CMS Picks 500 Practices to Participate In Multipayer Primary Care Initiative

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The Centers for Medicare & Medicaid Services Aug. 22 selected 500 primary care practices to participate in the Comprehensive Primary Care initiative, a multipayer program aimed at fostering collaboration between public and private health care payers to strengthen primary care.

Under the initiative, Medicare will work with commercial and state health insurance plans in seven markets and offer bonus payments to primary care doctors who better coordinate care for their patients. The sites were selected in April based on the percentage of the total population covered by payers who expressed interest in joining the partnership, CMS said (see previous article).


 

“Primary care practices play a vital role in our health care system and we are looking at ways to better support them in their efforts to coordinate care for their patients.”  

 

--Acting CMS Administrator Marilyn Tavenner

The four-year initiative, which began with a request for participation in September 2011, is overseen by CMS's Center for Medicare and Medicaid Innovation. The innovation center will pay the participating medical practices a monthly reimbursement of $20 per beneficiary in fee-for-service Medicare to support enhanced primary care management. In the third and fourth years, the fee will be reduced to $15 per month per beneficiary (see previous article).

The innovation center was created by the health reform law to test innovative payment and service delivery models with potential to reduce program expenditures while preserving or enhancing quality of care.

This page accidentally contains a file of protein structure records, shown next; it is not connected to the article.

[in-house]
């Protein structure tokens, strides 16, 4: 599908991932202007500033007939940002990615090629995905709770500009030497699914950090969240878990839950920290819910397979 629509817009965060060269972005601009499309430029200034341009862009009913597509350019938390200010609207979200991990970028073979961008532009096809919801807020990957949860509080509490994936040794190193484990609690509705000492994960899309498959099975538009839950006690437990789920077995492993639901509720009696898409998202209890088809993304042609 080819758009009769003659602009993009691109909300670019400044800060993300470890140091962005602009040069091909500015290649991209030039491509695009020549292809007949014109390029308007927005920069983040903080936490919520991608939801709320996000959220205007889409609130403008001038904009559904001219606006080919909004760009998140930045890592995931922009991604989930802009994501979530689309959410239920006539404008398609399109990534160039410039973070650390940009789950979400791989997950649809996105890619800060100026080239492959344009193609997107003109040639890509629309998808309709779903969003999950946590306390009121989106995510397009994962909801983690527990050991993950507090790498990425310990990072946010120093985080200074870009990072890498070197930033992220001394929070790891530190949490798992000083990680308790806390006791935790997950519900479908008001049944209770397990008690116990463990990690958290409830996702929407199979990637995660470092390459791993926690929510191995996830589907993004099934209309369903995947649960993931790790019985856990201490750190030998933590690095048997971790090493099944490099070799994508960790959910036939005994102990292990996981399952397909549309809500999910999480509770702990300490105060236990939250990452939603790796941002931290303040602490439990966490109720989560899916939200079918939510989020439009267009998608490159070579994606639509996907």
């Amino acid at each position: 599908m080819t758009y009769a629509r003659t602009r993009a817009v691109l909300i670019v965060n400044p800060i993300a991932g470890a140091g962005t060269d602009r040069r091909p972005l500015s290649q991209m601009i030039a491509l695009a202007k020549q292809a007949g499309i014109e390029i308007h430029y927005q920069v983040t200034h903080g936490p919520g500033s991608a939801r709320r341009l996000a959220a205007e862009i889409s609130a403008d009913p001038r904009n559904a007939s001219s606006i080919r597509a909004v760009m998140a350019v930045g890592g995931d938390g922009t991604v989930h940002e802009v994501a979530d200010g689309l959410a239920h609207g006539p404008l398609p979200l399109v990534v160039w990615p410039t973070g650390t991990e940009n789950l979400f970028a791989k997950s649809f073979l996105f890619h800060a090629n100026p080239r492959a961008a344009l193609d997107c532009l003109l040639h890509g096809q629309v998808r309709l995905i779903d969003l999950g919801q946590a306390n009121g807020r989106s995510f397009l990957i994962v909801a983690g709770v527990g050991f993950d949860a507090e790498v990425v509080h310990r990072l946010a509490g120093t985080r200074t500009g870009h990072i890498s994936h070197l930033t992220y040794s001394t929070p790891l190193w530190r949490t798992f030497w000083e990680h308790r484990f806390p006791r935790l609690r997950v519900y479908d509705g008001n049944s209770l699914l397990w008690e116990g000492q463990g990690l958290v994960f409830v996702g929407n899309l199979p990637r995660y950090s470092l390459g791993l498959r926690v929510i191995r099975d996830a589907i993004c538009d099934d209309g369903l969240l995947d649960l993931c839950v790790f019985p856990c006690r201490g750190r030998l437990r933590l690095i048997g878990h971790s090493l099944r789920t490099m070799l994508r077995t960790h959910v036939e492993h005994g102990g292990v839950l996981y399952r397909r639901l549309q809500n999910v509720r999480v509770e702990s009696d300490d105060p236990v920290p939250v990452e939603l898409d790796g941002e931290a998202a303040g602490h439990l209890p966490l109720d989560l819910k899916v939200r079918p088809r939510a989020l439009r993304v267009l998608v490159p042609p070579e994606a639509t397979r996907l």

The 500 practices in the initiative represent more than 2,000 providers serving an estimated 313,000 Medicare beneficiaries, CMS said. Practices were chosen based on their use of health information technology; ability to demonstrate recognition of advanced primary care delivery models; service to patients covered by participating payers; participation in practice transformation and improvement activities; and diversity of geography, practice size, and ownership structure, CMS said.

“Primary care practices play a vital role in our health care system and we are looking at ways to better support them in their efforts to coordinate care for their patients,” acting CMS Administrator Marilyn Tavenner said in a statement.

By Nathaniel Weixel  


More information is at http://www.innovations.cms.gov/initiatives/Comprehensive-Primary-Care-Initiative/index.html. A fact sheet on the initiative is available in HealthDocs™.